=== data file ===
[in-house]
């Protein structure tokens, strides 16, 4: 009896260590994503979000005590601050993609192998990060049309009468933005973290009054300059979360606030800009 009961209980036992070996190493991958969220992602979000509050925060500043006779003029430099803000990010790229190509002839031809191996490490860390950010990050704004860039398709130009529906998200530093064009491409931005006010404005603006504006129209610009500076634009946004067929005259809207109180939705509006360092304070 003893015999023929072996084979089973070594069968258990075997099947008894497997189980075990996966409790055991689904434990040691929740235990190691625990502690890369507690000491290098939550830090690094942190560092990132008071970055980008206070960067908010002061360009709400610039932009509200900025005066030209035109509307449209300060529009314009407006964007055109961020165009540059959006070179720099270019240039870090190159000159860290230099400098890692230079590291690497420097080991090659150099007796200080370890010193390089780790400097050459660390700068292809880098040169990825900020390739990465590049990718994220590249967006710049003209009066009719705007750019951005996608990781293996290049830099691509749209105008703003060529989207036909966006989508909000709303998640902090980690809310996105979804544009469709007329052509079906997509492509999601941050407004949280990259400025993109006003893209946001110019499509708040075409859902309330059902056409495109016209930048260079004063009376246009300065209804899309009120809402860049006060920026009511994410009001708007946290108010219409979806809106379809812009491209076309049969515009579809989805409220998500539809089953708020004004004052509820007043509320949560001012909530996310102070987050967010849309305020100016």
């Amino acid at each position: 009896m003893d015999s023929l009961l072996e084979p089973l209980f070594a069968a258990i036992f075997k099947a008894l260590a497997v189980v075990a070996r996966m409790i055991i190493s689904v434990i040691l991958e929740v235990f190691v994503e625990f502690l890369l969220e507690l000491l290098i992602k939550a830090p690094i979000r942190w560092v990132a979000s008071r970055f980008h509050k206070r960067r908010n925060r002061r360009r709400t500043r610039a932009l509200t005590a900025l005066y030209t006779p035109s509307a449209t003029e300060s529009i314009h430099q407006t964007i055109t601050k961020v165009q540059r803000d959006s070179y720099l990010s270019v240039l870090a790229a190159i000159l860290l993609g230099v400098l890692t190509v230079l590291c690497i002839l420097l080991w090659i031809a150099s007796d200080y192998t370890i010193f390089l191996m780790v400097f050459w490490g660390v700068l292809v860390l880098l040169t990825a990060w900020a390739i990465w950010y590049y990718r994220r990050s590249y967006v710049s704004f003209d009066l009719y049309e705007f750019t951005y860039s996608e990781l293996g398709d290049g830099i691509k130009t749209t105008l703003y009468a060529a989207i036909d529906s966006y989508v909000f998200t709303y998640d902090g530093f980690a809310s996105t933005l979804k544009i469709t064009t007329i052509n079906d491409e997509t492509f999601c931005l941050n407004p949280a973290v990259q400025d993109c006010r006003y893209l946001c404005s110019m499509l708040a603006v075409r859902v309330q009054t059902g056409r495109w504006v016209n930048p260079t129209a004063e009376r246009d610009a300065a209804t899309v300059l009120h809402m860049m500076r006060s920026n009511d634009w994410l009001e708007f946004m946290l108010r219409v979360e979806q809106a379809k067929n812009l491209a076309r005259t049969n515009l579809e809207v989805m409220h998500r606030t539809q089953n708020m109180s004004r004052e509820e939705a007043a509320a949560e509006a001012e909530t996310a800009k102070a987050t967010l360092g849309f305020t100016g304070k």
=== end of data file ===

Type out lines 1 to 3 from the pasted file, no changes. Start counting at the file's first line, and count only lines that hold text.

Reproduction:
[in-house]
């Protein structure tokens, strides 16, 4: 009896260590994503979000005590601050993609192998990060049309009468933005973290009054300059979360606030800009 009961209980036992070996190493991958969220992602979000509050925060500043006779003029430099803000990010790229190509002839031809191996490490860390950010990050704004860039398709130009529906998200530093064009491409931005006010404005603006504006129209610009500076634009946004067929005259809207109180939705509006360092304070 003893015999023929072996084979089973070594069968258990075997099947008894497997189980075990996966409790055991689904434990040691929740235990190691625990502690890369507690000491290098939550830090690094942190560092990132008071970055980008206070960067908010002061360009709400610039932009509200900025005066030209035109509307449209300060529009314009407006964007055109961020165009540059959006070179720099270019240039870090190159000159860290230099400098890692230079590291690497420097080991090659150099007796200080370890010193390089780790400097050459660390700068292809880098040169990825900020390739990465590049990718994220590249967006710049003209009066009719705007750019951005996608990781293996290049830099691509749209105008703003060529989207036909966006989508909000709303998640902090980690809310996105979804544009469709007329052509079906997509492509999601941050407004949280990259400025993109006003893209946001110019499509708040075409859902309330059902056409495109016209930048260079004063009376246009300065209804899309009120809402860049006060920026009511994410009001708007946290108010219409979806809106379809812009491209076309049969515009579809989805409220998500539809089953708020004004004052509820007043509320949560001012909530996310102070987050967010849309305020100016």
């Amino acid at each position: 009896m003893d015999s023929l009961l072996e084979p089973l209980f070594a069968a258990i036992f075997k099947a008894l260590a497997v189980v075990a070996r996966m409790i055991i190493s689904v434990i040691l991958e929740v235990f190691v994503e625990f502690l890369l969220e507690l000491l290098i992602k939550a830090p690094i979000r942190w560092v990132a979000s008071r970055f980008h509050k206070r960067r908010n925060r002061r360009r709400t500043r610039a932009l509200t005590a900025l005066y030209t006779p035109s509307a449209t003029e300060s529009i314009h430099q407006t964007i055109t601050k961020v165009q540059r803000d959006s070179y720099l990010s270019v240039l870090a790229a190159i000159l860290l993609g230099v400098l890692t190509v230079l590291c690497i002839l420097l080991w090659i031809a150099s007796d200080y192998t370890i010193f390089l191996m780790v400097f050459w490490g660390v700068l292809v860390l880098l040169t990825a990060w900020a390739i990465w950010y590049y990718r994220r990050s590249y967006v710049s704004f003209d009066l009719y049309e705007f750019t951005y860039s996608e990781l293996g398709d290049g830099i691509k130009t749209t105008l703003y009468a060529a989207i036909d529906s966006y989508v909000f998200t709303y998640d902090g530093f980690a809310s996105t933005l979804k544009i469709t064009t007329i052509n079906d491409e997509t492509f999601c931005l941050n407004p949280a973290v990259q400025d993109c006010r006003y893209l946001c404005s110019m499509l708040a603006v075409r859902v309330q009054t059902g056409r495109w504006v016209n930048p260079t129209a004063e009376r246009d610009a300065a209804t899309v300059l009120h809402m860049m500076r006060s920026n009511d634009w994410l009001e708007f946004m946290l108010r219409v979360e979806q809106a379809k067929n812009l491209a076309r005259t049969n515009l579809e809207v989805m409220h998500r606030t539809q089953n708020m109180s004004r004052e509820e939705a007043a509320a949560e509006a001012e909530t996310a800009k102070a987050t967010l360092g849309f305020t100016g304070k």